Stocks climbing to 10 times their original price are rare breeds -- but they're not impossible to find. Especially when you have Fools for friends.
The market's best stocks include companies that have risen dozens of times in value by taking advantage of the market's weaknesses. These aren't penny stocks; they're viable companies with sound business prospects that are achieving phenomenal returns. Finding just one or two of these monstrously successful firms can help you establish a winning portfolio.
Stalking the monster
To find tomorrow's winners, we've enlisted the help of more than 180,000 monster trackers at Motley Fool CAPS. We've compiled a list of the most successful CAPS members, dubbed All-Stars, whose picks have doubled, tripled, or even quadrupled in price. Then we've plucked out some of their recent picks for stocks they find equally promising.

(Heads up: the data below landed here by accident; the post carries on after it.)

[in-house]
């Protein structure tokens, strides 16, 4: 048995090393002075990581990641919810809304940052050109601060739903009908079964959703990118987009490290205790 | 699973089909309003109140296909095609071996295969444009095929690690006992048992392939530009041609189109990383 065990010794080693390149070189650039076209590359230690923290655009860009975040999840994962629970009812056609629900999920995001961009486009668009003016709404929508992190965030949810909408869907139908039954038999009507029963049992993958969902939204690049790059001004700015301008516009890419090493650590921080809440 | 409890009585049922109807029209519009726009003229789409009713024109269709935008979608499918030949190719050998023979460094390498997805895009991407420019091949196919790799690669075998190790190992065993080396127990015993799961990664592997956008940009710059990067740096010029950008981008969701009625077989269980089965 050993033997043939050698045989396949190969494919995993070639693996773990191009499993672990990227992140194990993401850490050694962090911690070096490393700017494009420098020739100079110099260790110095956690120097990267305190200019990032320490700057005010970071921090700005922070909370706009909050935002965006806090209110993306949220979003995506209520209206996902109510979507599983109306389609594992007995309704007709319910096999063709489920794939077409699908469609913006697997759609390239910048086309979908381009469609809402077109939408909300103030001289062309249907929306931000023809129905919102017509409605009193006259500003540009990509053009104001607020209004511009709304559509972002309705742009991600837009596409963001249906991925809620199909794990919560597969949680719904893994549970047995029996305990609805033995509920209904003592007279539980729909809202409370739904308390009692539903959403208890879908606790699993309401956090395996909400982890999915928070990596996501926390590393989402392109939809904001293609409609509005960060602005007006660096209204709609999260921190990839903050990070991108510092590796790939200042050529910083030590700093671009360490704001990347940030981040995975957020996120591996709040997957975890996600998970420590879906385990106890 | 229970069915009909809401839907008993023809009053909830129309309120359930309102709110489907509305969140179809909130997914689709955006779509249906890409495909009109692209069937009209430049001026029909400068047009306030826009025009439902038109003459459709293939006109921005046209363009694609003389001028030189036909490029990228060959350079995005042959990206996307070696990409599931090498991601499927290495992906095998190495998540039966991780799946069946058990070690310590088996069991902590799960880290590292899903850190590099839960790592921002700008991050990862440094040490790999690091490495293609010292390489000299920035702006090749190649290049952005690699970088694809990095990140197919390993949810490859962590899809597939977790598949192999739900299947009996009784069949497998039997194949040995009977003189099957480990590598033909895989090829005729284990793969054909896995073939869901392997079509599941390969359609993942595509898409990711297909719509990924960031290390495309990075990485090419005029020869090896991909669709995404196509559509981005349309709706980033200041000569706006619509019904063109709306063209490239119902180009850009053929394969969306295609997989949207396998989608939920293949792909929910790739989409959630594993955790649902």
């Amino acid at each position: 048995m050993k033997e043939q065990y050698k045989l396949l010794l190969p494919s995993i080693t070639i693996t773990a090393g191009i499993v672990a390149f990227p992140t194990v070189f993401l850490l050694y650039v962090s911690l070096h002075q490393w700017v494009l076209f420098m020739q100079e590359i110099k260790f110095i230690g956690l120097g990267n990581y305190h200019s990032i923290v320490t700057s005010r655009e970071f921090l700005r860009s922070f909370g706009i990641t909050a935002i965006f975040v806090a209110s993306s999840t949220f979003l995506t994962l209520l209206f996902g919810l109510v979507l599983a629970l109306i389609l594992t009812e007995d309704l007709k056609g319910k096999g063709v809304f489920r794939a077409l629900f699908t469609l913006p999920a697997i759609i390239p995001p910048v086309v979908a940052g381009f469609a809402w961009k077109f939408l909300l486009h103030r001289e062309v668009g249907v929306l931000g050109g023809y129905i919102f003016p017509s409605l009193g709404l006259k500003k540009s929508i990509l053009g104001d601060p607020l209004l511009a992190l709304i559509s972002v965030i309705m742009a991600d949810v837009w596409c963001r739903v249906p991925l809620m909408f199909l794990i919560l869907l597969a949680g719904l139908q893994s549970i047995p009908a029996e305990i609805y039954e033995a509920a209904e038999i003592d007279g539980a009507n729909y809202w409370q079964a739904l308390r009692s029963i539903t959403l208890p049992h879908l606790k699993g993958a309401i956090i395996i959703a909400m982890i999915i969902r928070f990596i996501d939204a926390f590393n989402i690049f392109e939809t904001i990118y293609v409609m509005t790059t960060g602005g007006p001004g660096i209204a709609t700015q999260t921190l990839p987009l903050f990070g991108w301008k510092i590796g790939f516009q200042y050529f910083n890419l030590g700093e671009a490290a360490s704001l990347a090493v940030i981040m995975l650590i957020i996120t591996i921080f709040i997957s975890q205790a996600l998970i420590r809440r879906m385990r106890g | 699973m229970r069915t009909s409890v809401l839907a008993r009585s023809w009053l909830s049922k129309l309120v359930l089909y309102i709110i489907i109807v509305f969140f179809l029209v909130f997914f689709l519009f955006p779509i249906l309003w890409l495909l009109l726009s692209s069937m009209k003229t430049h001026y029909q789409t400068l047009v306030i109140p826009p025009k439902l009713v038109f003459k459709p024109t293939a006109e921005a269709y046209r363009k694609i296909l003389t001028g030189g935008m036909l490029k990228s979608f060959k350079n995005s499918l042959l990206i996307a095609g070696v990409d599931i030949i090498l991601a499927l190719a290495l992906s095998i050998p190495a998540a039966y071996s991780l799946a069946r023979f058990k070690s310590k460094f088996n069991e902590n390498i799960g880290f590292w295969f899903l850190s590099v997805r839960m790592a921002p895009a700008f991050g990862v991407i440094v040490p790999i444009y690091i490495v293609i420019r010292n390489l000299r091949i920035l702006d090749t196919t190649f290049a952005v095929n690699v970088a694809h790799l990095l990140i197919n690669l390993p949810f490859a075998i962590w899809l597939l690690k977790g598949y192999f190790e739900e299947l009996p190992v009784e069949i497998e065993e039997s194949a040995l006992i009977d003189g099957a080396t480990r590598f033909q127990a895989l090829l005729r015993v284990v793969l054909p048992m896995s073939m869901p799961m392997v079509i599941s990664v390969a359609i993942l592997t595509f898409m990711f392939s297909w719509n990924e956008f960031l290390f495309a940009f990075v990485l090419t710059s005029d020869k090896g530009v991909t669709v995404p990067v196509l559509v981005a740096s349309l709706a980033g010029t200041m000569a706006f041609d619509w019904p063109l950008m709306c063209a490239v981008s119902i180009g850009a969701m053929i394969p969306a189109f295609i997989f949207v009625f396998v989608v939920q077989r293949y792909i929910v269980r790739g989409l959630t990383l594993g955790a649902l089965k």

Recent Stock Pick
Abercrombie & Fitch
Score = how many percentage points that pick is beating the S&P 500.
Of course, this is not a list of stocks to buy -- or, for those monster stocks that our CAPS All-Stars have already found, sell. Just consider them starting points for your own further research of extreme buying opportunities.
Hiding in plain sight
After peaking at almost $77 a share at the end of October, teen retailer Abercrombie & Fitch was exposed as being more bare than one of its models, and the stock lost more than a third of its value. Its international expansion plans came to a screeching halt as Europe, Japan, and Canada all experienced a decline, particularly its flagship stores in Europe.
While its domestic operations seemed to have held up well, with same-store sales accelerating in the quarter -- Abercrombie's U.S. business fared better than Aeropostale
It also might have thought it was being cheeky with a publicity campaign to pay Mike "The Situation" Sorrentino to not wear its clothing line, but now it will have to spend more money defending itself in a lawsuit brought by the Jersey Shore star, who claims Abercrombie never really offered him money, all the while launching a clothing line based on his GTL (gym-tan-laundry) lifestyle, and selling "Fitchuation" shirts based on his nickname. It might do better just concentrating on its clothing, like Aeropostale and American Eagle Outfitters have, than trying to gin up attention by hitching its trailer to reality stars.